Cultivating Knowledgeable Resources

James C. Ross, President, Commission on Independent Colleges and Universities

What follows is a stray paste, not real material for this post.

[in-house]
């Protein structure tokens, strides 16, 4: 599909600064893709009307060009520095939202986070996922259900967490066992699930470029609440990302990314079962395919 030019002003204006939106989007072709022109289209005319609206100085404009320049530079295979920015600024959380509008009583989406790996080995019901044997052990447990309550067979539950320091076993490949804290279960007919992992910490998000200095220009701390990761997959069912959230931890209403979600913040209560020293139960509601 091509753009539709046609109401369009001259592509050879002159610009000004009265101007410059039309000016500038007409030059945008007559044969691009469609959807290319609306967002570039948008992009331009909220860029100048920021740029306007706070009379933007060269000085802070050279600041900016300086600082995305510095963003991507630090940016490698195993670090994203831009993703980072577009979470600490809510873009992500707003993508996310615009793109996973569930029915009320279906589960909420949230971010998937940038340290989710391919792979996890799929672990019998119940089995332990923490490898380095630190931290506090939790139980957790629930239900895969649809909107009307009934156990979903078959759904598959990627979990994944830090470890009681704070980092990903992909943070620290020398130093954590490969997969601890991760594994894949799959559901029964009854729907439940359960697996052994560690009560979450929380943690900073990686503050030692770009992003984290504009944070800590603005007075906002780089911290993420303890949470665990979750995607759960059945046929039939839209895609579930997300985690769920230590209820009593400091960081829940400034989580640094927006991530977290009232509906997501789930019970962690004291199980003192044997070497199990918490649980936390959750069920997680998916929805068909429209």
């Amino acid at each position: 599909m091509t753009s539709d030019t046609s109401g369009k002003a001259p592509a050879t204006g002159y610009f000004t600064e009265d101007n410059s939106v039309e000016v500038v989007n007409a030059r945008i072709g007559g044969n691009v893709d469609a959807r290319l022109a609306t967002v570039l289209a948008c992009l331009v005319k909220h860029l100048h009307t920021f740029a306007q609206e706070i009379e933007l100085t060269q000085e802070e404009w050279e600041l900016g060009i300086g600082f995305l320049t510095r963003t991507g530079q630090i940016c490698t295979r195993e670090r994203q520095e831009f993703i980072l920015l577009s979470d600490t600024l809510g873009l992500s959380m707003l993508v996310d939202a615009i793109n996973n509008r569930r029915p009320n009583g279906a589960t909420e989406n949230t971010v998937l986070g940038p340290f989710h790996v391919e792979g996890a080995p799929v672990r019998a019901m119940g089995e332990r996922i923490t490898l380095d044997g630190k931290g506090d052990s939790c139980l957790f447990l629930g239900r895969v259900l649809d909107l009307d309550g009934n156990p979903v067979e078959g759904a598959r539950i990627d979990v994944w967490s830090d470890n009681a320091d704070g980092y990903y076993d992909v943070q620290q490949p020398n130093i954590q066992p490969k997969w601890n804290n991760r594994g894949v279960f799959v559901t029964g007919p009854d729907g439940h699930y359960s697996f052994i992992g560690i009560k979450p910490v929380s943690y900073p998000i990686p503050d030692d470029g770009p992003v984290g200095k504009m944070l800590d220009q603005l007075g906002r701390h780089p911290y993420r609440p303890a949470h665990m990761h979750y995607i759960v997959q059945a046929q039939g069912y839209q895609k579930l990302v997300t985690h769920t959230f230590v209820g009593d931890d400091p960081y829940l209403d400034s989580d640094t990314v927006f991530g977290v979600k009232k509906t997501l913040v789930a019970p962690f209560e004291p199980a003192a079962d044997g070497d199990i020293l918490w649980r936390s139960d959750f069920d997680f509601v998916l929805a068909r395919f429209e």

The newly coined term knowledge worker is not yet generally used, but the economic and socially important change it represents will be a keynote of 21st-century life here in the Capital Region, and elsewhere.The concept of the knowledge worker comes alive for us when contrasted with the manual worker — with emphasis on quality rather than quantity of output, on the worker’s autonomy, on continuous learning, on his or her accountability as a capital asset rather than as a cost to be minimized.The noted analyst of trends, Peter F. Drucker, in arguing for recognition of a major shift occurring in productivity and the prosperity that rests on it, recently wrote that survival rests most significantly on “the ability to attract and hold the best of the knowledge workers.” The concept, in his view, is applicable to competitive businesses and other economic organizations, but also to nations. And, by extension, to regions such as ours.Early in the next century, according to his forecast, leadership will inevitably be claimed by industries and areas “that have most systematically and most successfully raised knowledge-worker productivity.” In understanding — and therefore in enhancing — that kind of productivity, we are now “roughly where we were in 1900” in understanding and increasing productivity by manual workers. Very fortunately for our own region, we are measurably — even distantly — ahead of most competing regions nationwide.Most regions are happy to have — or even merely to aspire to achieve — two academic institutions providing advanced studies leading to graduate degrees and professional careers.The Capital Region has no fewer than ten universities and specialized college programs creating knowledge worker opportunities. Heightening the impact of these institutions is the great diversity of the fields of study that are readily available on local campuses, as well as the extraordinarily large number of advanced programs — from many different specialties within technology and engineering to medicine, management, law or education. At present, 11,300 graduate students are enrolled in full- and part-time programs in the region. Their absorption into the creative, innovative bloodstream of a thriving regional economy assures the economic engine’s dynamic vitality both today and for the challenges we face in the new century. The impact is substantially greater than even the stuff of survival. On my desk is a report of a Long Island industry’s complaints of acute shortage of one category of knowledge workers. Let us heed the warning! Without the learning imparted to the region’s many thousands of graduate students — to say nothing of the creative insights and the can-do outlook that are fostered — no community or region can hope for success in developing and maintaining growth in its economy.Because of this diversity and also thanks to the strength of the numerous institutions in our region, we are able to look forward to a more viable and prosperous economic future.Statewide, New York’s economy is likewise bolstered by the colleges and universities offering unmatched opportunities for advanced studies beyond the bachelor’s degree level. I can provide personal testimony to the programs in the independent sector that regularly justify their earned reputation for excellence.The private colleges and universities throughout the state, comparable to those we are more familiar with locally, confer 71 percent of the master’s degrees in New York — and 78 percent of the doctoral and first-professional degrees.Behind these statistics are the students, the graduates, the employees and the entrepreneurs alike — the knowledge workers — who can show the way to a new eminence for the Empire State. Beyond them, of course, are the universities and colleges, with not only their proud history and prestige but, more importantly, their steadfast promise for serving the coming millennium as they have seeded the 20th century for greatness. They deserve our confidence and our support.